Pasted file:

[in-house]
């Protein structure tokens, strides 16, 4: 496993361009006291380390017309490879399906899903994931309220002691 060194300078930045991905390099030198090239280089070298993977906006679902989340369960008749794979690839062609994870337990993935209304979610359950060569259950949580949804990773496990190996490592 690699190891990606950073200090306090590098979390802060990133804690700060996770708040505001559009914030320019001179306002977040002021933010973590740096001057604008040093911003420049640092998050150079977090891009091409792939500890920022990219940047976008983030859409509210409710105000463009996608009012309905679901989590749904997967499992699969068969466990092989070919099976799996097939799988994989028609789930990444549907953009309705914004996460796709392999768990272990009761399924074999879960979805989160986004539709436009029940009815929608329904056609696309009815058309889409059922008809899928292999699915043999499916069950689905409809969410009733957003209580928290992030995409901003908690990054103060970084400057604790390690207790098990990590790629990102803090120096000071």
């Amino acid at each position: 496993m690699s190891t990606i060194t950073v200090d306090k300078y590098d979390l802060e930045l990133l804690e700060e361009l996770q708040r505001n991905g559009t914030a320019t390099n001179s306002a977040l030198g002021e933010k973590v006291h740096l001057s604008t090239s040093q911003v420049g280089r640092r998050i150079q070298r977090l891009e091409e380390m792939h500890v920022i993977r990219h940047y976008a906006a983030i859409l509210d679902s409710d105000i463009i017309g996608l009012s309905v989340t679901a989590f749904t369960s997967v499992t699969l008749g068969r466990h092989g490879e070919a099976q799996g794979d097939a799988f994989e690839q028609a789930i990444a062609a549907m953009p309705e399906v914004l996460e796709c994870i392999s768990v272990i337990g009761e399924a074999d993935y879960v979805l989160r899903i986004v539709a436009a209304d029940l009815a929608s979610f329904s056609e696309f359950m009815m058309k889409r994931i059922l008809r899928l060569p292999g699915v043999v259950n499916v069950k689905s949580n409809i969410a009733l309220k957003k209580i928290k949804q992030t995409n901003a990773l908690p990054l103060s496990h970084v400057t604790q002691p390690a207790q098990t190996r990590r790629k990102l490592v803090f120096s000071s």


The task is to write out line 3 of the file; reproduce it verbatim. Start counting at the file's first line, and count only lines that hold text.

């Amino acid at each position: 496993m690699s190891t990606i060194t950073v200090d306090k300078y590098d979390l802060e930045l990133l804690e700060e361009l996770q708040r505001n991905g559009t914030a320019t390099n001179s306002a977040l030198g002021e933010k973590v006291h740096l001057s604008t090239s040093q911003v420049g280089r640092r998050i150079q070298r977090l891009e091409e380390m792939h500890v920022i993977r990219h940047y976008a906006a983030i859409l509210d679902s409710d105000i463009i017309g996608l009012s309905v989340t679901a989590f749904t369960s997967v499992t699969l008749g068969r466990h092989g490879e070919a099976q799996g794979d097939a799988f994989e690839q028609a789930i990444a062609a549907m953009p309705e399906v914004l996460e796709c994870i392999s768990v272990i337990g009761e399924a074999d993935y879960v979805l989160r899903i986004v539709a436009a209304d029940l009815a929608s979610f329904s056609e696309f359950m009815m058309k889409r994931i059922l008809r899928l060569p292999g699915v043999v259950n499916v069950k689905s949580n409809i969410a009733l309220k957003k209580i928290k949804q992030t995409n901003a990773l908690p990054l103060s496990h970084v400057t604790q002691p390690a207790q098990t190996r990590r790629k990102l490592v803090f120096s000071s």